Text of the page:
The Alapaha Blue-Blood Bulldog (emphasis on the second syllable: a-LA-pa-ha) is a little-known American original, a breed revived from the Old South. Here are eight fascinating facts about this stoic dog.
While the breed’s history cannot be verified prior to 1979, the Alapaha Blue-Blood Bulldog is widely believed to be a descendant of the Mountain Bulldog, Old Southern White and Old Country Bulldog. These bulldogs, now extinct, were first brought over from England in the 18th century by early Southern settlers and raised by farmers and hunters in pockets of the South. Being European dogs and unaccustomed to the heat and humidity, they were crossed with regional curs and mastiffs to produce a hardier specimen.
Bred for working ability and not to show-ring standards, they were an inconsistent lot but shared a few important traits: imposing size, strong with large jaws, tenacious and aggressive yet obedient and easy to train. Primarily plantation dogs, they were valued as guardians of livestock and people.
The disruption of the American Civil War in the Southern states greatly depleted numbers, and the breed verged on extinction. A few stubborn farmers were determined to preserve the old plantation bulldogs. No breeder was more famous than Buck Lane, who lived and worked in the small town of Rebecca, Georgia.
He began his breeding program with a favorite dog, Otto, which became another name for the breed. There were several generations of dogs named Otto; as one died, another took his place. With Papa Buck Lane’s death in 1943, his granddaughter, Lana Lou Lane, took up the torch for the breed until her death in 2001. The Lane family maintained the breeding program for more than a century. In 1979, a small group of Southerners founded the Alapaha Blue-Blood Bulldog Association to serve as a registry and worldwide parent club for the breed.
The breed owes its name to Papa Buck Lane. Rebecca, the town in which he lived, is located in south central Georgia on the Alapaha River, a small tributary of the Suwanee River. Papa Buck Lane loved these dogs and believed they represented a noble breed, hence the phrase “Blue Blood” in the name.
The phrase “catch dog” is often found in descriptions of the Alapaha. That’s because one of its primary uses is to herd and catch stray cattle and hogs.
The early mountain stockmen who preserved the breed would never tolerate cowardly, shy or noise-sensitive dogs. They insisted on physical soundness in their bulldogs. This trait continues to be prized today in the more isolated enclaves of the South where the mountaineers see no need to lock their doors or confine their livestock.
The Alapaha is a substantial dog, with males standing 20 to 24 inches at the shoulder and weighing 70 to 90 pounds; females, 18 to 22 inches at the withers and weighing 55 to 75 pounds. However, the breed is not a lumbering giant, and agility is valued in the Alapaha. The breed standard describes the Alapaha as an “athletic power-packed medium-size dog (with the absence of excessive bulk). Light on its feet, it should move with power and determination, giving the impression of great strength for its size.” The breed’s gait is described as “balanced and smooth, powerful and unhindered suggesting agility with easy, ground covering strides …”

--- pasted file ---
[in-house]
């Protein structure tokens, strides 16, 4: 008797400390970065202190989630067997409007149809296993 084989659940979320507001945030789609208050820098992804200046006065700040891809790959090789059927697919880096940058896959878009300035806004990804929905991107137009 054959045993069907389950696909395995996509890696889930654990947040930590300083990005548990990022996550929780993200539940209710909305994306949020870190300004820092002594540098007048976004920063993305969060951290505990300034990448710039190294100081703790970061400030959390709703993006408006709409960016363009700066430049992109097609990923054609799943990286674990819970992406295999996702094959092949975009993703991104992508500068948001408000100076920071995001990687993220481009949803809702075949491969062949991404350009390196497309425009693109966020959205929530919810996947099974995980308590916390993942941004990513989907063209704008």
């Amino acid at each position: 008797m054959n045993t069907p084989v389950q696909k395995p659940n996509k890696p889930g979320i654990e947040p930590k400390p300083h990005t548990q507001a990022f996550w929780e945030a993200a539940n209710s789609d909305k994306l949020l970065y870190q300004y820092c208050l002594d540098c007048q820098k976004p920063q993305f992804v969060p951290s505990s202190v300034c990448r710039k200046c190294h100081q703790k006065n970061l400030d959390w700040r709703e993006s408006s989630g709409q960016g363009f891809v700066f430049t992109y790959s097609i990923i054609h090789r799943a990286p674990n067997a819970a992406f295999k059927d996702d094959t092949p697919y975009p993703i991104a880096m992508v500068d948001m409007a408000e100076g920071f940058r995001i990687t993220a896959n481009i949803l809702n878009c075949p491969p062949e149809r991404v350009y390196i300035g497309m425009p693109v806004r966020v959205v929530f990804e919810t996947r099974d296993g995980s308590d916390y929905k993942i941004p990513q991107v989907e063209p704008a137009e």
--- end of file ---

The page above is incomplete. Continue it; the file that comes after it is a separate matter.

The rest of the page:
The Alapaha has a strong prey drive, is wary of strangers and extremely territorial. This is a dog with a strong need to be dominant. That requires his owner to be strong, firm, decisive and establish himself from Day One as the leader. Anyone who lacks the time and energy to do this should not bring an Alapaha into the household. Early and ongoing socialization is essential, as are obedience training and going to an experienced breeder.
Interest in the Alapaha Blue-Blood Bulldog is growing, not only in this country, but around the world. Breeders today span the globe from South Africa to the Philippines, from China to New Zealand, as well as Europe and the Americas. The dogs are all the result of Southern U.S. pedigrees.
Editor’s note: This article appeared in Dogster magazine. Have you seen the new Dogster print magazine in stores? Or in the waiting room of your vet’s office? Subscribe now to get Dogster magazine delivered straight to you!
Thumbnail: Photography ©Paul Fearn | Alamy Stock Photo.
Allan Reznik is a journalist, editor and broadcaster who specializes in dog-related subjects. He is the former editor-in-chief of Dogs in Review and former editor of Dog Fancy magazine. A city dweller all his life, on both coasts, he now enjoys the rural South with his Afghan Hounds, Tibetan Spaniels and assorted rescues.
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